Authors Reeves and Nass show, through their experiments, that people (including programmers and many others intimately familiar with how media works) cannot disengage hard-wired caveman brains when working with software, playing a game, watching an ad, or seeing a movie. If we could, then why did that horror movie make our hearts race? And why did it make us jumpy afterwards?

So how do we treat computers like people? Here's one example from the book. In human interaction, one is likely to politely agree (a/k/a fib a little) with an acquaintance who says, "Isn't this a great sweater?" One also tends to be more honest discussing the sweater with a third party, "That sweater isn't my favorite color."

If people do treat computers like humans, then (substituting computers for people in the example), a person would agree with Computer A (out of politeness!), but tell Computer B the truth. And that's what happened in the authors' test lab.

People were quizzed by Computer A (programmed to perform poorly), "Aren't I doing a great job?" -- and they gave Computer A high marks. Then, in another room, Computer B asked about Computer A's performance... and people rated Computer A more honestly (and consistantly lower than they rated Computer A "to its face.") The pattern of response to the computers matched the way people interact with each other.
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Format: Gebundene Ausgabe
This book presents a series of social psychology experiments which demonstrate that in almost all respects people treat media representations of people and places like the real thing. The rules and social cues which apply to interactions with other people subconsciously apply to interactions with a face on a screen, or a computer interface, or a disembodied voice. People interacting with a computer which praises them for their performance on a quiz will attribute the same characteristics to the computer as they would to a person who praises - the computer will be seen as more competent and its feedback will be more valued. Social attribution can even occur with an interface as technologically unsophisticated as text on a screen. Why we act this way can be explained by our brain's evolutionary past - during the evolution of the brain all entities which looked or behaved like people were exactly that, there were no artificial representations. Representations in media are therefore interpreted naturally, that is, as they would appear in the world. So while our conscious minds are sophisticated enough to tell the difference and may deny interacting in a social manner with media, our old subconscious does not make the distinction.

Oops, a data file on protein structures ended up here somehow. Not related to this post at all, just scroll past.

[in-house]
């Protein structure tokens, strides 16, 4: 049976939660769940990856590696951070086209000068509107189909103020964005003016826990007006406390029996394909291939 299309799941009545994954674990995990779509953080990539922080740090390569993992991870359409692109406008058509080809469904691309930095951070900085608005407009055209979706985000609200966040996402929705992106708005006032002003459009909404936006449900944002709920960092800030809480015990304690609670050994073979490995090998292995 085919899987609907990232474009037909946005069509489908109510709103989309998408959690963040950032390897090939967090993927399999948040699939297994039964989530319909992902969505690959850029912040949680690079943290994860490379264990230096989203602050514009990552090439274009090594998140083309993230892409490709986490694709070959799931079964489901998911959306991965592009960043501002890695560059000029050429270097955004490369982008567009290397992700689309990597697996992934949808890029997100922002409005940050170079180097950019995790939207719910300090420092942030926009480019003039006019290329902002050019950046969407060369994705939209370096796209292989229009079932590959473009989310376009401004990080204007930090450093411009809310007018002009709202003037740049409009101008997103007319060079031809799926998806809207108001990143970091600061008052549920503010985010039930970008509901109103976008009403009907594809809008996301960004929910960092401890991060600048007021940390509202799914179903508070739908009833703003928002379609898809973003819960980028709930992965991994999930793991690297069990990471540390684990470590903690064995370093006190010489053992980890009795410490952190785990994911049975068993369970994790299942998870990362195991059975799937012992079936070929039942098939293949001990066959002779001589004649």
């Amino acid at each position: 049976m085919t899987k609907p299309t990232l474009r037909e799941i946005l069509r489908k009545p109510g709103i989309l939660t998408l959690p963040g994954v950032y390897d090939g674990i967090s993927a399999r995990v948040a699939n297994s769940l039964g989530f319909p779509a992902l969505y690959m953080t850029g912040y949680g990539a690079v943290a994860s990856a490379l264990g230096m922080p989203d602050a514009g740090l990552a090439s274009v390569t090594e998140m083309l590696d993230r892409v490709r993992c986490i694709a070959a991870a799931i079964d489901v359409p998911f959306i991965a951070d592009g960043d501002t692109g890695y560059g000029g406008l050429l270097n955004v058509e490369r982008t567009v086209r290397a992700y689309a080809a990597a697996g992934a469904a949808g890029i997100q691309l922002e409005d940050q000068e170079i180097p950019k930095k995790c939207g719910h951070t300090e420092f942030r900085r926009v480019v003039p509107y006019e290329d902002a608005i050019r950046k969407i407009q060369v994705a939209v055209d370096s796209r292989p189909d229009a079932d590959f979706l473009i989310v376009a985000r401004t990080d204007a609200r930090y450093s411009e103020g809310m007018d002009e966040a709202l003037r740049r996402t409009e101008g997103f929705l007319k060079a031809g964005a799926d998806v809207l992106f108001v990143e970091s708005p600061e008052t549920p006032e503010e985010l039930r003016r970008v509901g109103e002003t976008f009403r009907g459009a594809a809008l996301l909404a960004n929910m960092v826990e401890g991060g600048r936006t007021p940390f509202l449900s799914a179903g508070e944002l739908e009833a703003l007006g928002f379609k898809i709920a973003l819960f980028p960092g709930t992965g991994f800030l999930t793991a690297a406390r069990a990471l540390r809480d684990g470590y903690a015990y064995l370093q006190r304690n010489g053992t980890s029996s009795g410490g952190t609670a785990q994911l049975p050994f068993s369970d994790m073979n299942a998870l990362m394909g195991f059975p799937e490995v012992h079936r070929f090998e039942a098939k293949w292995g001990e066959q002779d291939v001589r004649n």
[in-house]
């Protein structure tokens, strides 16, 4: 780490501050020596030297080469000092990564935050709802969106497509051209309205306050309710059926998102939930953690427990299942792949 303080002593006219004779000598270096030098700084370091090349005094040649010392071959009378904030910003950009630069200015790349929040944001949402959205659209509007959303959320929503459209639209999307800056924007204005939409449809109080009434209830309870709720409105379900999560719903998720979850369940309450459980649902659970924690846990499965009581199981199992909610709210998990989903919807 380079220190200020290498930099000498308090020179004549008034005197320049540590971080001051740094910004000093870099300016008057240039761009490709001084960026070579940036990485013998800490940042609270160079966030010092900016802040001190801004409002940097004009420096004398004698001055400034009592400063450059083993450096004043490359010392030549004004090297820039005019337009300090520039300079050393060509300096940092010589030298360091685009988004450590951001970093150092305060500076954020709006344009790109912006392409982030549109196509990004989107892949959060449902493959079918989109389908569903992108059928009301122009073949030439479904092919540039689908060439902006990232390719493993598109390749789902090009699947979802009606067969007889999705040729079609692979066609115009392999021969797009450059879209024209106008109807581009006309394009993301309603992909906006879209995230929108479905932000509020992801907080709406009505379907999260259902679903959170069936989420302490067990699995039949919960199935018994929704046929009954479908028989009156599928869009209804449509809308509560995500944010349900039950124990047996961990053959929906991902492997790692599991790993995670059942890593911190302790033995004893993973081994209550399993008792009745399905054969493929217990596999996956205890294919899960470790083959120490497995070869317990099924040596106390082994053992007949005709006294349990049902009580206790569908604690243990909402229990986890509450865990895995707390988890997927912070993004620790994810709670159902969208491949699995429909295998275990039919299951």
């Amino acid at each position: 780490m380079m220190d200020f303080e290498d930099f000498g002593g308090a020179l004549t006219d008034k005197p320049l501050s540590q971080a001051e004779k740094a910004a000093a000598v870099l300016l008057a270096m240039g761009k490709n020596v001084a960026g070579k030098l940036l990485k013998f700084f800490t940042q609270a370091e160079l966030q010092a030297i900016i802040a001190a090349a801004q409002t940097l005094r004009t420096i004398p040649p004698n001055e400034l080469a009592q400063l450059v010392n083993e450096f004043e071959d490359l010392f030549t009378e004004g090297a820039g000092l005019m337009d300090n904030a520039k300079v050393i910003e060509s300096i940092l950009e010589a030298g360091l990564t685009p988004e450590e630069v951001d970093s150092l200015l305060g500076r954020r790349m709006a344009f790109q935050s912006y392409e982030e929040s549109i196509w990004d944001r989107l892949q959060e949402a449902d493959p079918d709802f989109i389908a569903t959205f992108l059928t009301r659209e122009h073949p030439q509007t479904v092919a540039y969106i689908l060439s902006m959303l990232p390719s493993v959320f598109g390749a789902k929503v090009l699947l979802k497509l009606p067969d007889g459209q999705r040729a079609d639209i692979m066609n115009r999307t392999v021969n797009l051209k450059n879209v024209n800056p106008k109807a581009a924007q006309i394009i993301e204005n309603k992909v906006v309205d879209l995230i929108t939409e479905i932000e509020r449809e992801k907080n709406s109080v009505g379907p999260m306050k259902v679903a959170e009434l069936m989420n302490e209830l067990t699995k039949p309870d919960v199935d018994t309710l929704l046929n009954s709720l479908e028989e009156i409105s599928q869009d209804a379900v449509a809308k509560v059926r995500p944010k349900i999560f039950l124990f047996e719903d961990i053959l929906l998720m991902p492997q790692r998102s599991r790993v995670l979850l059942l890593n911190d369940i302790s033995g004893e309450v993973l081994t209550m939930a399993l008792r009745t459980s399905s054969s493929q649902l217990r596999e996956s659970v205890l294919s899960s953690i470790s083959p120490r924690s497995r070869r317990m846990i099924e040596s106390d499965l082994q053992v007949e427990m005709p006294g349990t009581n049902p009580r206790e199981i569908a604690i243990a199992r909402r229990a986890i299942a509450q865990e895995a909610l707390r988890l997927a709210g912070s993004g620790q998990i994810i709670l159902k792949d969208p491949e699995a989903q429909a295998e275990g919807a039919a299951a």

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Von Ein Kunde am 16. November 1999
Format: Taschenbuch
Reeves and Nass worked out well a previously less studied connection btw. pc's and other audio-visual media vs. humans. Equating the term "social" to computers paves the way to further understanding of ever graphically evolving interfaces.
In my opinion, one of their most unexpected investigation was that a perfect audio overrided the effect of an ordinary or even low-quality video...
Also the "self/other praising" stuff was intriguing. The unconscious perception of male vs. female voice deserves more worked examples as well as for "source orientation" ,"motion" and "subliminal images".
Everything is pretty well organized but through reading, I have been a little disappointed of early short-cutting of almost every chapter and controlled experiments are told with minimal technical detail. Also synthesis based on investigations would have required more insight. I appreciate that this volume aims a broad range of readers with little special background but the text "as is", seems a little way "dryed-out" of taste. Its readers deserve more, I think.
Anyway.... great work !